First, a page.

I was a little caught off guard by audience reaction to this movie at TIFF. I’d read the book and liked it well enough but the movie didn’t strike me as particularly must-see. Boots on the ground at TIFF though had me hearing something different. In fact, had me hearing that it was giving La La Land a run for its money as People’s Choice. People’s Choice! So I did what any sane woman would do: I gave up my tickets to I Am Not Your Negro and secured tickets to a last-minute additional screening of Lion.
Lion tells the true story of a 5 year old Indian boy named Saroo. Separated from his brother one night, he falls asleep on a train and wakes up miles away from his home, his family, from people who speak his language. He survives on his own for weeks before being thrown into an orphanage and then shipped down to an Australian family who adopt him.
Once grown, Saroo finds himself thinking about the mother he disappeared from, who might very well still be looking for him. So he uses the only tool he has available to him: Google Earth. With little information to go on, he scans the internet every night for signs of his childhood home. It’s an impossible task but Saroo is miraculously lucky. Off he goes to India, to see if he can locate any family near the place he once called home.
Sunny Pawar will quickly win your heart as 5 year old Saroo. His big, adorable eyes immediately indicate his innocence and vulnerability. His half of the movie is gripping and heart-wrenching because Pawar easily elicits our sympathy. While a lost child living on the streets would surely be attended to here, in India it is unfortunately all too common a sight. His pleading is ineffectual. I felt ready to shout at the movie screen myself. And such a tiny thing navigating the streets of Calcutta – it’s an indelible image that speaks directly to your heart.
When Saroo is sent to his new Mummy (Nicole Kidman) in Australia, it becomes a new movie: a fish out of water experience for a little boy who probably didn’t even know that such a country existed. But for all intents and purposes, Saroo grows up Australian. His brown skin gives him away, but he feels a fraud among other immigrants, his culture and background a mystery to him. Dev Patel plays grown-up Saroo, a man searching the Internet not just for his hometown but really also for himself. He doesn’t want to hurt his adoptive mother though, so he pulls away to protect her.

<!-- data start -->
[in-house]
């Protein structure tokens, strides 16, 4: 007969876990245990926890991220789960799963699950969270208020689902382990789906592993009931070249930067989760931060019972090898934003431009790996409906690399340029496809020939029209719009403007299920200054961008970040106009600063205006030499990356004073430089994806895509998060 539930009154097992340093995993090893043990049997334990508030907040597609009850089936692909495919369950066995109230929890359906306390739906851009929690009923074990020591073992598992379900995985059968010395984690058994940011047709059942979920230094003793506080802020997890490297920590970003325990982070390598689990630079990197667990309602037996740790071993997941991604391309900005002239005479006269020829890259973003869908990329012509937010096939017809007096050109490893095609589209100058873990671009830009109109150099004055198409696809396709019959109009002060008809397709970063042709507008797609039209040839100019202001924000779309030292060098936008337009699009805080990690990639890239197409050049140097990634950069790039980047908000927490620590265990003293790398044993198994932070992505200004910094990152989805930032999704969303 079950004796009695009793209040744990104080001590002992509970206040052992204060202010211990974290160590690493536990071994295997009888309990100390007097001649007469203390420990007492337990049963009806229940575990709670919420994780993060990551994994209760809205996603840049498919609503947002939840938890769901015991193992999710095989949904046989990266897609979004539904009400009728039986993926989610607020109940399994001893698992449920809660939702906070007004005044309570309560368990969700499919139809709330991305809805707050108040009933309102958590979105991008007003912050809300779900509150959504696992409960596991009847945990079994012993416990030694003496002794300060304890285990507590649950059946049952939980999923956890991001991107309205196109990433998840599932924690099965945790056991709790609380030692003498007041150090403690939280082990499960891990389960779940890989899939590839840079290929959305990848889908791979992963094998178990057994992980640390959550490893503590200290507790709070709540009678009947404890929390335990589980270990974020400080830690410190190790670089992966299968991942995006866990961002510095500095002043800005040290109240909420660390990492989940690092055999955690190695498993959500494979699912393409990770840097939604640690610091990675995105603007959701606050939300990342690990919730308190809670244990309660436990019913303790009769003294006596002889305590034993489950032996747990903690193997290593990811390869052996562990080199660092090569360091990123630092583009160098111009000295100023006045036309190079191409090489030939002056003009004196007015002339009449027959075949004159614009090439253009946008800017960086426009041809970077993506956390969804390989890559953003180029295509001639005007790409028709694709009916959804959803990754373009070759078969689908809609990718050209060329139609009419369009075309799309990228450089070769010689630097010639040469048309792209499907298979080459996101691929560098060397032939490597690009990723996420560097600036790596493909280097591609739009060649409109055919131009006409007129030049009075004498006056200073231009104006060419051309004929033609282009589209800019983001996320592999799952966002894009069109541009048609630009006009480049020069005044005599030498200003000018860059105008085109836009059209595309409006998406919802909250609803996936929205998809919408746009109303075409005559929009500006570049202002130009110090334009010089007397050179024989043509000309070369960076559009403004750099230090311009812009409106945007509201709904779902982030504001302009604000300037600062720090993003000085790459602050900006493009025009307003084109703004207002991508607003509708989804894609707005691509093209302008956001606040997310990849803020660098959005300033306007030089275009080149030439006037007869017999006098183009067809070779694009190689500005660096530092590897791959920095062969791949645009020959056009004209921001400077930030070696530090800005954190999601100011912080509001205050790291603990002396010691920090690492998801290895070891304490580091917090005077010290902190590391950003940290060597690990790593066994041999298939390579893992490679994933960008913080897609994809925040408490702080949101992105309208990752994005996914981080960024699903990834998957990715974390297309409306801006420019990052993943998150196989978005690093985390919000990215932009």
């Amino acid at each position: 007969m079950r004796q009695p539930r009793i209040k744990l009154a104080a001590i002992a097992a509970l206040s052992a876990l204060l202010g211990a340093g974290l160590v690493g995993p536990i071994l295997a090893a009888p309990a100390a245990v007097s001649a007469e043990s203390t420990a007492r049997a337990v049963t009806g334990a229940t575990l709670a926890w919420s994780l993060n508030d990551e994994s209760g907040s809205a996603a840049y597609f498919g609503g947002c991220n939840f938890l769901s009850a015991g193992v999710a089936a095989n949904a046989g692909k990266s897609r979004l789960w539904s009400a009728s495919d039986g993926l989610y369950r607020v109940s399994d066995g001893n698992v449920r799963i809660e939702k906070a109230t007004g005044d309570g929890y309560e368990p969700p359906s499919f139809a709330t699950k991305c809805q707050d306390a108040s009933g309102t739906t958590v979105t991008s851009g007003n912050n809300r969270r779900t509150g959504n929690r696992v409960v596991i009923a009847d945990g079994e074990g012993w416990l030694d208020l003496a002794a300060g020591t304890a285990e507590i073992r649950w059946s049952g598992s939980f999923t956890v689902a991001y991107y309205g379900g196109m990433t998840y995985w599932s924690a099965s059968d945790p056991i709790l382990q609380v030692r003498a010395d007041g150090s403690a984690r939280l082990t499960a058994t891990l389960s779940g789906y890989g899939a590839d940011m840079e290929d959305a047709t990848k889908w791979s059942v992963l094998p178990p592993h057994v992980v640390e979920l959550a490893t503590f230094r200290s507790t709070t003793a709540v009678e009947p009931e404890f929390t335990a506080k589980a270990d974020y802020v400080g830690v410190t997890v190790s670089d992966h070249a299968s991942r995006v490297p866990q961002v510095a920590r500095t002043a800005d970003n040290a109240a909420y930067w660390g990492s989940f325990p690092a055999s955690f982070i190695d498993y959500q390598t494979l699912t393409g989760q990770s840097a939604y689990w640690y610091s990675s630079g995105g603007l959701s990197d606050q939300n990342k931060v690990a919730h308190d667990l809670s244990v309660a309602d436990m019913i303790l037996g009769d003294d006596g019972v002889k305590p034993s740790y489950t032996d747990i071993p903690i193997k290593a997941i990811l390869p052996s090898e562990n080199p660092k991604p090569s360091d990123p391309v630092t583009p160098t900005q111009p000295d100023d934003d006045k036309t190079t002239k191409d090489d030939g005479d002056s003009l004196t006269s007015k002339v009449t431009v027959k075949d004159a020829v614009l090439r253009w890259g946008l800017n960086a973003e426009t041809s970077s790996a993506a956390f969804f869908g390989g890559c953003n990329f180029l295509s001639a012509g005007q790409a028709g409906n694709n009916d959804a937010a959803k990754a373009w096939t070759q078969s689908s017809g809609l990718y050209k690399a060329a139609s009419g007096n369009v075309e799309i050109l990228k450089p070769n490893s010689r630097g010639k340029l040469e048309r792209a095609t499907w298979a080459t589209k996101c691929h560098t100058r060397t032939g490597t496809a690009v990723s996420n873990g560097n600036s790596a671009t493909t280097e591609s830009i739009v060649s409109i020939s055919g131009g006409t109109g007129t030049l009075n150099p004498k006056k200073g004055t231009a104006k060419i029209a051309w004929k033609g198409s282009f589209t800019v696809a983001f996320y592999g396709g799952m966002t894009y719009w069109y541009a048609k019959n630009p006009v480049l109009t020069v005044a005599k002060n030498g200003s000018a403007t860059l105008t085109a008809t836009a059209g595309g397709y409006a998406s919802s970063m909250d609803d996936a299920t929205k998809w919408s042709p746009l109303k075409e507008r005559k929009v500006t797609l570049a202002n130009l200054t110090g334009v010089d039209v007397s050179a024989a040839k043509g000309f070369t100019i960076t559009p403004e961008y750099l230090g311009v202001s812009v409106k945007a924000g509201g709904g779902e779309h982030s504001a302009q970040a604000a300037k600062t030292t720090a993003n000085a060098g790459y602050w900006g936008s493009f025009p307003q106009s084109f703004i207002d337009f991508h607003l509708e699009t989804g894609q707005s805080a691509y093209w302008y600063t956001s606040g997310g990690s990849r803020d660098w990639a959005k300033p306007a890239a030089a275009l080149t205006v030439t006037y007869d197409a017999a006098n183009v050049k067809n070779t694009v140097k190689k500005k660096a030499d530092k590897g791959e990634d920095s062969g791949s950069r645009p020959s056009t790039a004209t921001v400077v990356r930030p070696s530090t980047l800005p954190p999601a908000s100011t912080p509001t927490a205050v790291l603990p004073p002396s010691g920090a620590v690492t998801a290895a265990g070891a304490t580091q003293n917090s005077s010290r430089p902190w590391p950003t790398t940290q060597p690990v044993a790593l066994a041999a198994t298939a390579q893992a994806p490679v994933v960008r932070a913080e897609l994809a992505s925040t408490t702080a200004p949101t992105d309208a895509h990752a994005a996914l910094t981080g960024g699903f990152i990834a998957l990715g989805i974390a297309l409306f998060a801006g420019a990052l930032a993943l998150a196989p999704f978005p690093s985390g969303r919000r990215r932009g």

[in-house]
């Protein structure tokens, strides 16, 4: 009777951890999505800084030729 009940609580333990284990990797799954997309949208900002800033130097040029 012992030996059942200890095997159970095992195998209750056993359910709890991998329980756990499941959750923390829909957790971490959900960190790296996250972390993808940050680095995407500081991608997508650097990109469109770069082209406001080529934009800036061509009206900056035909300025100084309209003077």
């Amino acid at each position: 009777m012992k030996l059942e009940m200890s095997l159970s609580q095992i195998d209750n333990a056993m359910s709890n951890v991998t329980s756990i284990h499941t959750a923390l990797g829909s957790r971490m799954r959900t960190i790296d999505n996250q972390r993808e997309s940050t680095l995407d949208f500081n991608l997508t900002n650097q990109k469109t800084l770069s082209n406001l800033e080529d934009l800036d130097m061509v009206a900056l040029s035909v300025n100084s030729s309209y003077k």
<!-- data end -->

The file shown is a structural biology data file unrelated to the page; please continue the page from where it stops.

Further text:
Unfortunately, Google Earth isn’t all that interesting or cinematic. Garth Davis chose to stick with Saroo’s real-life methods but it’s not thrilling or sexy on the screen. It literally is just a guy staring a screen night after night for weeks, months, years. He’s moody and emotional in between, throwing his relationship (with Rooney Mara, in an underwritten role) onto the rocks. Nicole Kidman gives an admittedly strong and stirring performance as his mother and helps bridge the gap, but there’s a marked lag until Patel goes back to India.
The Indian scenes are triumphant, but they also raise a lot of questions. Where was Saroo better off? What happens to kids adopted outside their culture? Which one is his real home, his real mother?
I worried that Lion was garnering attention at TIFF because the audience, who skews older, might have felt good about watching something multi-cultural while still safely ensconced in a white lady’s movie. The film, however, won me over. Maybe it tries a little hard to be upbeat, but a feel-good ending is hardly a negative. Davis acquits himself well in his first directorial feature. The chapters are perhaps a bit uneven but the victory is not.
On a TIFF sidebar: While La La Land did end up receiving the People’s Choice award (Lion was the runner-up), the tickets I gave up, I Am Not Your Negro, would have had me watching the People’s Choice documentary winner. Ah well. You win some, you lose some. I can’t regret much since I was watching a great movie either way.